I think the quality of the examples above prove the point. The clients were extremely happy with the result, and after 2-3 years, the websites still look sleek and responsive.
This is where the headaches begin. I started recommending my first clients to go with GoDaddy, the had made a name for themselves, their support was always available, and their cPanel web management, although far from perfect, got the job done. Finally, about the price, they weren’t so bad at the beginning, and they included some freebies such as Google Ads credit.
GoDaddy has however let me down in multiple occasions, so I have progressively pushed them down the list of recommended hosting solutions. My first problem with them were their continuous and unwarned price rises, we were paying no more than 20$ for hosting on the first year, but by the third, the bill was over 100$. They also have a very aggressive up-sale and cross-sale model, constantly and annoyingly suggesting you to buy their SSL certificate for 70$+ or to get a faster hosting (read next paragraph) for another 100$.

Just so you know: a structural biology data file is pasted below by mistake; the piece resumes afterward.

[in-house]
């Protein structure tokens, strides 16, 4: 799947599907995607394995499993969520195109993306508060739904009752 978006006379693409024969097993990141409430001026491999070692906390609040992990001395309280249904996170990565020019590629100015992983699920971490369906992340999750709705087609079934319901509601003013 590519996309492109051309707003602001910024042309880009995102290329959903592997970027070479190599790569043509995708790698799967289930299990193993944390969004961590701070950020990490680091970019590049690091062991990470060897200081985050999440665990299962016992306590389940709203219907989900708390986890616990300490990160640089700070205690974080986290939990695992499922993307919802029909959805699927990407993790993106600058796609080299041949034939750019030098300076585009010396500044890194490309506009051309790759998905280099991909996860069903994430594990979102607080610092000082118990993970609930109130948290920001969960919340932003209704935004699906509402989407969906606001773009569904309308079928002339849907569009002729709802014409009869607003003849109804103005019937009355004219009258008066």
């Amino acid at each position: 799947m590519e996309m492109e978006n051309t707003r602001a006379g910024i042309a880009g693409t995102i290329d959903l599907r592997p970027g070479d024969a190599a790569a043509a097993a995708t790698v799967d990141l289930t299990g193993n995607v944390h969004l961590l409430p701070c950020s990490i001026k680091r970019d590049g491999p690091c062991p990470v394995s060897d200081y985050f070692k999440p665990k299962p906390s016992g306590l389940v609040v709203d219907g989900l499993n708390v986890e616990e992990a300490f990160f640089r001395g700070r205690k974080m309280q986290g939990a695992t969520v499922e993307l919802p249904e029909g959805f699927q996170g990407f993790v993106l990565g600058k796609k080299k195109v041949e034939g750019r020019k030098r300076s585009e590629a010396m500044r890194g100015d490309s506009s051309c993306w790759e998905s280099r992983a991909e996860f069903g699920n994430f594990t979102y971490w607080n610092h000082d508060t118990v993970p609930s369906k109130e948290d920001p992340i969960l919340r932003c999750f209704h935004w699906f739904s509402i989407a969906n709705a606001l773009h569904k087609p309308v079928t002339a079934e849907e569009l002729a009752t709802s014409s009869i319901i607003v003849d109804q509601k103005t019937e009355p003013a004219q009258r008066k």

Secondly comes the speed, in case you don’t know, speed loading in a website is critical in this world of instant gratification, visitors don’t like waits; according to Kissmetrics, every second that passes before the web loads leads to a 7% decrease in conversions. GoDaddy, in an attempt to cut costs, makes you share a server with hundreds if not thousands of other websites, reducing speed and responsiveness.
Lastly, they recently changed their support policy, you can’t email and are forced to call them. Their support team is helpful, but unfortunately they’ve been trained to try and sell you other services…